Tuesday, June 26, 2007

Politics over Progress. Again.

The House of Representatives recently passed a measure that would remove a ban on providing contraceptives to overseas groups that offer abortions.

Many Republican representatives voted against the measure stating that “anything that helps abortion providers should be banned.”

Although it is questionable whether this bill will pass the Senate, if it does, the President has already signaled that he would veto it.

I do not wish to claim a side in the “Pro-Choice”, “Pro-Life” debate in this post, nor do I have to in order to stake a firm position on this particular issue.

This bill should be passed unanimously and the President should be proud to sign it.

The bottom line is that this bill will reduce the number of abortions performed.

Actually, let me add a little more to that bottom line.

This bill will also (assuming that some of the contraceptives are condoms and not just birth control pills) combat the spread of AIDS and other STDs – a great moral, healthcare and financial victory for the donation recipients and the U.S. taxpayers (who are spending tens of billions to treat AIDS in Africa alone). Furthermore, easier access to contraceptives could have positive empowering effects for women in developing countries and less liberal societies.

The argument that donating contraceptives to abortion providers enables the expansion of the service seems nothing short of nonsensical to me. Just how are items that reduce the number of unplanned pregnancies supposed to increase the number of abortions?

I can only see one remotely intelligent argument that tries to answer that question.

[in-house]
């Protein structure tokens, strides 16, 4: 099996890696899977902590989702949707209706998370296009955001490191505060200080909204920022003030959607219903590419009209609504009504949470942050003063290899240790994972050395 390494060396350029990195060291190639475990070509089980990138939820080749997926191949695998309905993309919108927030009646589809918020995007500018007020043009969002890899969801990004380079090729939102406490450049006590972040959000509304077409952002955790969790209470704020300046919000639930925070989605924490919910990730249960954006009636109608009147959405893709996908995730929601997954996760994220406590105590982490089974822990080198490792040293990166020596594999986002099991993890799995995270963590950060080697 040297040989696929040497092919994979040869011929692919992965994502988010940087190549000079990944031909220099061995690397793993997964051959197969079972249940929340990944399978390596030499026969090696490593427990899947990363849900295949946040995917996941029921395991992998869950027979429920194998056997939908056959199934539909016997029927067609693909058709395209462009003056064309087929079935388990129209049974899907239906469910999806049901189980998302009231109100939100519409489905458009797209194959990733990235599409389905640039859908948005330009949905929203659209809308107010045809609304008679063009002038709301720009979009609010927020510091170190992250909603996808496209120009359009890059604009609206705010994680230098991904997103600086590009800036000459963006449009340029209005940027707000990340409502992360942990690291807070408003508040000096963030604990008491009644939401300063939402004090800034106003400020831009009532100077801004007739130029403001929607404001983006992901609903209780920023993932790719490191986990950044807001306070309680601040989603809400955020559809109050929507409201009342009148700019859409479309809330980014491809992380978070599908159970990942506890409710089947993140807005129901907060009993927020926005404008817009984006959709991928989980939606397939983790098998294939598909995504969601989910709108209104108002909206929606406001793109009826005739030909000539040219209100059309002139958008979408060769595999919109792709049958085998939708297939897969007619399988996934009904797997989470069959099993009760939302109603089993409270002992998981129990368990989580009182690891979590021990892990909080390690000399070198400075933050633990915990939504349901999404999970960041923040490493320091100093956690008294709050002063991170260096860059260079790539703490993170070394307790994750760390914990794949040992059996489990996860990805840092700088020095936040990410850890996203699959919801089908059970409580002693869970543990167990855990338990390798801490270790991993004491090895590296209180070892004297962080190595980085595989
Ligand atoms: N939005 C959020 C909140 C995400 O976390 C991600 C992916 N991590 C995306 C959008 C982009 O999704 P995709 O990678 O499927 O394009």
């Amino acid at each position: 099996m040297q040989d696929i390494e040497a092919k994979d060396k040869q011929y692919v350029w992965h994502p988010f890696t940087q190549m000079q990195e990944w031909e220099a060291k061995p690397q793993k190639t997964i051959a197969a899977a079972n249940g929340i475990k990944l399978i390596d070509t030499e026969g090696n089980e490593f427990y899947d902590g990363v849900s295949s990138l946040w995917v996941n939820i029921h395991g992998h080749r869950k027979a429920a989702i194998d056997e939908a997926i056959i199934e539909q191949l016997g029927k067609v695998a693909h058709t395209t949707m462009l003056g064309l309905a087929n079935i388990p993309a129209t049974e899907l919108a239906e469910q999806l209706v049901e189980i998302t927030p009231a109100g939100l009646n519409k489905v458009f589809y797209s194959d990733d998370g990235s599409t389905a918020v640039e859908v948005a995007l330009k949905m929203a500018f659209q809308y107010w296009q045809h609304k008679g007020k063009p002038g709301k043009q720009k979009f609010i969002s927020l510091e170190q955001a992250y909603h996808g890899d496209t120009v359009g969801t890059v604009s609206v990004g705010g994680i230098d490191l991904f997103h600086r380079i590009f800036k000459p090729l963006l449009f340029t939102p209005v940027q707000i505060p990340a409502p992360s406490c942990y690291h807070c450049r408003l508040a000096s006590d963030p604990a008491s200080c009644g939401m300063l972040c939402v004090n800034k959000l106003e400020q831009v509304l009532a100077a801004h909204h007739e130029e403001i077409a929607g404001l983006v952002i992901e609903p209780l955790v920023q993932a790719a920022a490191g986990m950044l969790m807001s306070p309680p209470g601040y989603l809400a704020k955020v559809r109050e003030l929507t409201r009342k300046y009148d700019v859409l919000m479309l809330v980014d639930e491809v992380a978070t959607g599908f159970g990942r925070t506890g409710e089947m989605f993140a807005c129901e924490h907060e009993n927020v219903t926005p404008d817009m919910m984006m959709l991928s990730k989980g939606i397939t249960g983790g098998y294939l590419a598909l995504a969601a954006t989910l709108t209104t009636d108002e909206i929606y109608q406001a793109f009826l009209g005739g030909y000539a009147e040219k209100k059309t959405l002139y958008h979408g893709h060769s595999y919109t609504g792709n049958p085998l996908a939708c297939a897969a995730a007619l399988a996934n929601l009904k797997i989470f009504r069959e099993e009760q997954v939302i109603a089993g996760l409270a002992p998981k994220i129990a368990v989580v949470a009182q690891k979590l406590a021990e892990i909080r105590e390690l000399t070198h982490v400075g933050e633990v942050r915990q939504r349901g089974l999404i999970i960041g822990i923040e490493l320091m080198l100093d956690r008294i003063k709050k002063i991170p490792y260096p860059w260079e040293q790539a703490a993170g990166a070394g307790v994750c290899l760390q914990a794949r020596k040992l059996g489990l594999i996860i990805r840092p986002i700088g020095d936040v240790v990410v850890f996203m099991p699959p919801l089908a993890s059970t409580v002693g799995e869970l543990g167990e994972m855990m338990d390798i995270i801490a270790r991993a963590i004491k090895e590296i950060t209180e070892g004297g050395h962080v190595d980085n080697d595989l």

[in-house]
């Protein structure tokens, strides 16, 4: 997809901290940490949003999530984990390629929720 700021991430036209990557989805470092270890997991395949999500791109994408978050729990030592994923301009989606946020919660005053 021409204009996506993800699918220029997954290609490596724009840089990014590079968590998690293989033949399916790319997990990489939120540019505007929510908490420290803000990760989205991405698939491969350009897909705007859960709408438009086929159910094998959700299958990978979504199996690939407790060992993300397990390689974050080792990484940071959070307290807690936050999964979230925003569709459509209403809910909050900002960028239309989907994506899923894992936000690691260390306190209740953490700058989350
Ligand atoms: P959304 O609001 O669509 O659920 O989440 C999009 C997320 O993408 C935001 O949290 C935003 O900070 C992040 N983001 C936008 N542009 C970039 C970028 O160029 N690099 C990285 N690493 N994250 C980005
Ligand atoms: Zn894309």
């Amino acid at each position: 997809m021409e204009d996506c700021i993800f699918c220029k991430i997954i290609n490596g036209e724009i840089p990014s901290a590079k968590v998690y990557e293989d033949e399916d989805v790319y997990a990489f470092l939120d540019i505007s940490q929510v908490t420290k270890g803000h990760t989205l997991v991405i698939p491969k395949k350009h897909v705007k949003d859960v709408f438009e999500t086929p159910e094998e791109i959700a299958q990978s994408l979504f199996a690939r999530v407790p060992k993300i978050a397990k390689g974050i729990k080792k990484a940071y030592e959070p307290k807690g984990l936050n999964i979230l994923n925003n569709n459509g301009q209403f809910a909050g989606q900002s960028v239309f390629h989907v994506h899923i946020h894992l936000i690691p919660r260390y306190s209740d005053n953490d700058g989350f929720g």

"If we provide either cash or in-kind contributions or anything of value to
pro-abortion organizations in other countries, we empower, enrich and enable
them to expand abortion,"

So said Representative Christopher Smith (R –NJ).

In a strictly financial sense, this is true. Money not spent on contraceptives could be used to market abortion services. In theory, it could even be used to hire more doctors to perform the procedures.

We could debate if or how often this would ever happen. We never see commercials or mass promotion of abortion in this country (promoting the preservation of the right is not the same as promoting its arbitrary practice), but it may very well occur elsewhere.

In any case, I believe that a better debate tactic is to grant the opposition’s point as true and then proceed to demonstrate why it is irrelevant to the greater issue.

If we do that here, it becomes clear that this is still a worthy tradeoff if the goal is to reduce the number of unplanned pregnancies and thereby lower the number of abortions. If a condom costs the U.S. government $0.25 (and this is probably an overestimate given volume discounts) then you would have to believe that a single new $100,000 doctor (hired with the “freed” funds) can perform more abortions than four hundred thousand condoms would prevent.

This is pretty simple math, even for a member of the United States House of Representatives.

Unfortunately, political equations are often even simpler.

A politician’s stance on abortion – particularly a Republican’s – is too often a black and white issue. You must be against Roe vs. Wade and for a law banning abortions. If you support a measure to reduce the number of abortions that even appears to be conciliatory to a Pro-Choice constituency, you expose your right flank in your ever-upcoming election.

Overturning Roe vs. Wade could only result from a Constitutional Amendment (requiring approval from most of the state legislatures, not just the federal Congress) or a new Supreme Court.

This being the case, it is fair to say that individual lawmakers are almost irrelevant to the question of outlawing abortion. Yet a few more politically courageous ones could easily reduce the number of them performed.

1 comment:

Unknown said...

As usual, the Republican Party--politicians and civilians alike--is stuck in a bygone century when it comes to social issues. You need only say the word "abortion," and their fingers go in their ears as they begin chanting "la la la I can't hear you." At that point, any debate is hopeless, because common sense and reason have been forsaken in favor of stubborn, willful obtuseness.